The best part about our darling, Wesley? No matter how odd, how crazy, how off-the-wall weird Mac is acting or her situation is, he still stands by her side and believes everything she says. He is kind, understanding, and doesn’t let anyone walk all over Mackenzie-not even her parents. He would sacrifice himself and his time in a heartbeat…just to spend more time with her or to save her.

Wes hits the table. “You broke into a crime scene without me?
“Be glad, Wes, or we both would have been caught.”
“We’re a team, Mac. You don’t go committing a crime without your partner in crime. Besides, if I’d been with you, we probably wouldn’t have been caught. I could have stood at the door and made wild bird sounds or something when the cops came back. And if we did get caught, our mug shots would look fabulous.”

Probably one of my other favorite things about this series is the action and…hmm…what’s the word…violence? No, for real, though, I think the correct term is bloody reality? I have no clue, ugh. My point is, this author doesn’t shy away from bashing someone’s head in or slicing and dicing and bringing the pain. I love that…if you don’t know me lol.

He’s not real, whispers another voice in my head. You’ve just lost it.
Cracked little head,
echoes Sako.
Broken, whispers Owen.
Weak, adds Agatha.

So, you know, despite the disconnection, for me, in the beginning and the flashbacks (I HATE flashbacks), this book was stellar. Oh yeah, bringing that word back, too. I think my biggest problem with the flashbacks was the fact that they were cute Wes and Mac moments that I would have liked to have lived, myself. Why couldn’t we have just seen that firsthand? That’s all, really. Hardly a big deal-just a personal preference that I’ve always been wonky about. So, I really think this series is great for everyone, with fun characters, a new and original plot, and a love interest that will make you smile from ear to ear. But, don’t let me tell ya, pick it up for yourself…enjoy!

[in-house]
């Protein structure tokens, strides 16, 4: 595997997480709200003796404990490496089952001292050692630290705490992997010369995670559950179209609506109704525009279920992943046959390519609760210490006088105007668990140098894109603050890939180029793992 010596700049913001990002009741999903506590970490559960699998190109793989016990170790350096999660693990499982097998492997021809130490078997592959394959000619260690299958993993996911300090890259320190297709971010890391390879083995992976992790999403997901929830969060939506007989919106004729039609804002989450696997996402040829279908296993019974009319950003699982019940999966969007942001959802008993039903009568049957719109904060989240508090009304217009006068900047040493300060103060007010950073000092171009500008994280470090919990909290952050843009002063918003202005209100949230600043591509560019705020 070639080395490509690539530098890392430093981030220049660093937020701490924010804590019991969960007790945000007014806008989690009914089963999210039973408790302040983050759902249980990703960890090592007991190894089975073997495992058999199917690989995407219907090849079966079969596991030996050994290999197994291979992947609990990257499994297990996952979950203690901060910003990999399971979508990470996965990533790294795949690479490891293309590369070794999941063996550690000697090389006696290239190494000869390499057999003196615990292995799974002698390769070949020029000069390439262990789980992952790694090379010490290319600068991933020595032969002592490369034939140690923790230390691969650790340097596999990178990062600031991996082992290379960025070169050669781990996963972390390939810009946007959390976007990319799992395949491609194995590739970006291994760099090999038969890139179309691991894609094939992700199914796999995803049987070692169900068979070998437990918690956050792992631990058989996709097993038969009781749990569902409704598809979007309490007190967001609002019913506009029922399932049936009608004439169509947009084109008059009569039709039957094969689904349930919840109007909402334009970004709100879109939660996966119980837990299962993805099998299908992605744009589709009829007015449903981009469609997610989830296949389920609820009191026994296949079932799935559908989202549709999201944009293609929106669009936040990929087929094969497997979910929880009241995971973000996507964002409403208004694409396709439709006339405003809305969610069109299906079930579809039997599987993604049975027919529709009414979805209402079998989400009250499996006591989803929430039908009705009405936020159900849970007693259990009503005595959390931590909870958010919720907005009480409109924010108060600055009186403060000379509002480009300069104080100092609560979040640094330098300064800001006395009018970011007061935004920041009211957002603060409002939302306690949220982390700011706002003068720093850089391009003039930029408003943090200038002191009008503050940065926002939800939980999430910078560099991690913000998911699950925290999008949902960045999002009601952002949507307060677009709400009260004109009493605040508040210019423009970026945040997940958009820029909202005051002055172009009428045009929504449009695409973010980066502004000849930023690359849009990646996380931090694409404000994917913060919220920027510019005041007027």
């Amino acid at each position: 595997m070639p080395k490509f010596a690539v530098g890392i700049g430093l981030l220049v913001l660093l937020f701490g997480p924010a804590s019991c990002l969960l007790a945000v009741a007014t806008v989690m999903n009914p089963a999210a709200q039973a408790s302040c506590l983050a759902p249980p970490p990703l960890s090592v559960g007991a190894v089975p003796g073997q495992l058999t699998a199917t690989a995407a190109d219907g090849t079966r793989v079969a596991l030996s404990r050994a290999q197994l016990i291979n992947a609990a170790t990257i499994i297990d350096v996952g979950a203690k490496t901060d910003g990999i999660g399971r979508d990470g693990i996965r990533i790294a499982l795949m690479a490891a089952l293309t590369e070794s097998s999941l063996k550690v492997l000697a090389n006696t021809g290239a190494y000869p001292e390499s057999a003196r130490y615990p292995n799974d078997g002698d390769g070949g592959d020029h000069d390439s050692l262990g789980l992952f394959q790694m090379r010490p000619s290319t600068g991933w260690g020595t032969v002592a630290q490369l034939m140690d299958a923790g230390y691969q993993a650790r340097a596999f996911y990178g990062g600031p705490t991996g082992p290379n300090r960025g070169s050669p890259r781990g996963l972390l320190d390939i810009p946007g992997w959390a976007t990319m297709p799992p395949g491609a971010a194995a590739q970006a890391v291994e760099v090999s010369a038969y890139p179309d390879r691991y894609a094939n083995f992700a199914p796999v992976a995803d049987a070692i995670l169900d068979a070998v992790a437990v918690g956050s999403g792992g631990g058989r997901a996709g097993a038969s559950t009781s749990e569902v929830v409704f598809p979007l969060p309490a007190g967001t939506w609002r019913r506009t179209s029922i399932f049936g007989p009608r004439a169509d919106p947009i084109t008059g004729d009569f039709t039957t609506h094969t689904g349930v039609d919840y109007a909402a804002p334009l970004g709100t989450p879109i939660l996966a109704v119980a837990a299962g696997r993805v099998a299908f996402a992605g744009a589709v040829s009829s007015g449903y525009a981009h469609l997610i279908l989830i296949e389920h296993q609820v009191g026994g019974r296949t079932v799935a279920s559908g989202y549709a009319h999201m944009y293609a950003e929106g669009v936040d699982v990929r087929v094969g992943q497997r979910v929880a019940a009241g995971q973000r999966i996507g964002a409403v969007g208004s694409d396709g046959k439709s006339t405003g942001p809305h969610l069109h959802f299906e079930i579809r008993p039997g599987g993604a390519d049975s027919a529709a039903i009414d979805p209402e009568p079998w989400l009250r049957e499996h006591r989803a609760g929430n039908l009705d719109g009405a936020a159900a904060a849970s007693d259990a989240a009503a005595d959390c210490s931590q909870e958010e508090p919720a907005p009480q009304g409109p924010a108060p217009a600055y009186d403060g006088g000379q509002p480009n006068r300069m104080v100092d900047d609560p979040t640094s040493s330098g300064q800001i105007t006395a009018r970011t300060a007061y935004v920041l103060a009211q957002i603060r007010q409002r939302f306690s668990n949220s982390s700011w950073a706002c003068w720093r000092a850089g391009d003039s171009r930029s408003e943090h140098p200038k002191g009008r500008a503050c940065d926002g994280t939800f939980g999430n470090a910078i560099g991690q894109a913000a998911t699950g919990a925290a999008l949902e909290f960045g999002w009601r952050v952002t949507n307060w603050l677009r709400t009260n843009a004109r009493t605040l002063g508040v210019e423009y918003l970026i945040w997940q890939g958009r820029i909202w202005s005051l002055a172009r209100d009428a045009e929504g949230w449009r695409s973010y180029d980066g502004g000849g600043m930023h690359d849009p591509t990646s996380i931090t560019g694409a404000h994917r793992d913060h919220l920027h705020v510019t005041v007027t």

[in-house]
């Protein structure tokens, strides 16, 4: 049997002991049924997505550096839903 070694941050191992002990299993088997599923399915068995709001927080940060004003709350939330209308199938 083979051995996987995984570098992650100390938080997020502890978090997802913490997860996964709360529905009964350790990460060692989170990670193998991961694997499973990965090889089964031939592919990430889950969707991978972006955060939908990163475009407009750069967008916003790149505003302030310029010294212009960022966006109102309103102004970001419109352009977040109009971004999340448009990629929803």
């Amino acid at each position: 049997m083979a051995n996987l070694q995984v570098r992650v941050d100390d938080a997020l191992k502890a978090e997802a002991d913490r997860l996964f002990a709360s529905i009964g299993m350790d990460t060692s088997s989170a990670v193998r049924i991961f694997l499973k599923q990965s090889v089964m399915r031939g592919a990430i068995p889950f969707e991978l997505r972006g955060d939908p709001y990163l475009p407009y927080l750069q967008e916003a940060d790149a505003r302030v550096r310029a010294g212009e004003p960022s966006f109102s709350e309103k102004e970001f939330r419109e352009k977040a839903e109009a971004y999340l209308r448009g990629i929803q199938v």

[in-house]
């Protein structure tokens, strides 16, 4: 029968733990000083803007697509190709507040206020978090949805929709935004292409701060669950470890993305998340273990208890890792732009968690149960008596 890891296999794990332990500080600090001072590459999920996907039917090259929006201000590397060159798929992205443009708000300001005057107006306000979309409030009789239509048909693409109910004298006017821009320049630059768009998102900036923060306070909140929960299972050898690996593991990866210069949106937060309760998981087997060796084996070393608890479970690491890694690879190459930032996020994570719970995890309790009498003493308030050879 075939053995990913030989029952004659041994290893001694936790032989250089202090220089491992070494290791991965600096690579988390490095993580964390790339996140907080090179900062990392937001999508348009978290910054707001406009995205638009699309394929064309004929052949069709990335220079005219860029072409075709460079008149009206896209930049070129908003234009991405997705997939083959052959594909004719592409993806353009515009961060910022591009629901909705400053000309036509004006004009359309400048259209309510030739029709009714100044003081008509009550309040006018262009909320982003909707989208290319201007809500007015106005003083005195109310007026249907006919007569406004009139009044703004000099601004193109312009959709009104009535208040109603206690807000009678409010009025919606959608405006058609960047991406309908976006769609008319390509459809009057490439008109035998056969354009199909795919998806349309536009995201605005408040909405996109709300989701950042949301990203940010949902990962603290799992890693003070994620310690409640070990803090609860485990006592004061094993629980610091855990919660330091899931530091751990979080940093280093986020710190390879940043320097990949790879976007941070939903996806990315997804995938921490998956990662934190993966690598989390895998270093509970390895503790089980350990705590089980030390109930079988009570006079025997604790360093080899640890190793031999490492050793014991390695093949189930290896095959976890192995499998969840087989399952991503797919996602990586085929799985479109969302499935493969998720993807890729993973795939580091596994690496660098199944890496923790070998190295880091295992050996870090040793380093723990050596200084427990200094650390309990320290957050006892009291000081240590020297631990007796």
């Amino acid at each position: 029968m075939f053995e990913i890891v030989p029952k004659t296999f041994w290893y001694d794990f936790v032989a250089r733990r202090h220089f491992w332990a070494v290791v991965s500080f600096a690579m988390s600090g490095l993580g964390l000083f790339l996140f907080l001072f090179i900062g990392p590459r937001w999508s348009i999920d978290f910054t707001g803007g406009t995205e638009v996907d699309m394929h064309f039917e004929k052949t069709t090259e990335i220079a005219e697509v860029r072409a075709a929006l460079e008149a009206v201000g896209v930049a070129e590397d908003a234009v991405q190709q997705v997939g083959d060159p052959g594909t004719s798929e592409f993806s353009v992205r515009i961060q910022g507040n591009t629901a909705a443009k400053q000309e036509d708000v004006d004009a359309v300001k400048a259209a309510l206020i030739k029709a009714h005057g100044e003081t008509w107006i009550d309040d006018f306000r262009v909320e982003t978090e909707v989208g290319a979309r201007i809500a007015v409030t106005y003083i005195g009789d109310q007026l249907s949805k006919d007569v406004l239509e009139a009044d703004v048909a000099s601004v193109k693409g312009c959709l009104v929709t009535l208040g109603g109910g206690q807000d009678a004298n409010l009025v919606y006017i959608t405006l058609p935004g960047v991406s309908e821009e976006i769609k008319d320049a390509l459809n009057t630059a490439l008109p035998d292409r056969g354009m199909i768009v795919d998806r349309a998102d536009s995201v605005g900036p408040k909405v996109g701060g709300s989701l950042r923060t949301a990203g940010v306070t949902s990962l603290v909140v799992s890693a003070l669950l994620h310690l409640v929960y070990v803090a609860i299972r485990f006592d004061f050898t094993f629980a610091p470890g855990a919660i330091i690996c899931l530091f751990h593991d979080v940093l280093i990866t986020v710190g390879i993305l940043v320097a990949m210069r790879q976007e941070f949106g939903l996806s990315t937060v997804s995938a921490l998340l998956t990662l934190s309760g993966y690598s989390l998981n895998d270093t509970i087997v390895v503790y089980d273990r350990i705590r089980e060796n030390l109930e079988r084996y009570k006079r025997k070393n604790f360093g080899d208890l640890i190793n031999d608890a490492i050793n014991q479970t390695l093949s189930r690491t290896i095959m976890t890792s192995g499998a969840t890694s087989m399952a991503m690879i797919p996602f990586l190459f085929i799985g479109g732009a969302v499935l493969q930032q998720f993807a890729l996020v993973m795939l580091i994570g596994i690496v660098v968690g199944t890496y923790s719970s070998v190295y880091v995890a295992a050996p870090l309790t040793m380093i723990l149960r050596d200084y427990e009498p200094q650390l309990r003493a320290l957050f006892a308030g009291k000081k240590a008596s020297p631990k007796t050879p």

Fight back…
…with everything you have…
…to the very end.

BOOK REVIEW : The Archived (The Archived #1) by Victoria Schwab

BOOK REVIEW : The Archived (The Archived #1) by Victoria SchwabThe Archived (The Archived #1)
by Victoria Schwab
Purchase on: AmazoniBooks
Book Depository
Add to: Goodreads

Synopsis:

Imagine a place where the dead rest on shelves like books.

Each body has a story to tell, a life seen in pictures that only Librarians can read. The dead are called Histories, and the vast realm in which they rest is the Archive.

Da first brought Mackenzie Bishop here four years ago, when she was twelve years old, frightened but determined to prove herself. Now Da is dead, and Mac has grown into what she once was, a ruthless Keeper, tasked with stopping often—violent Histories from waking up and getting out. Because of her job, she lies to the people she loves, and she knows fear for what it is: a useful tool for staying alive.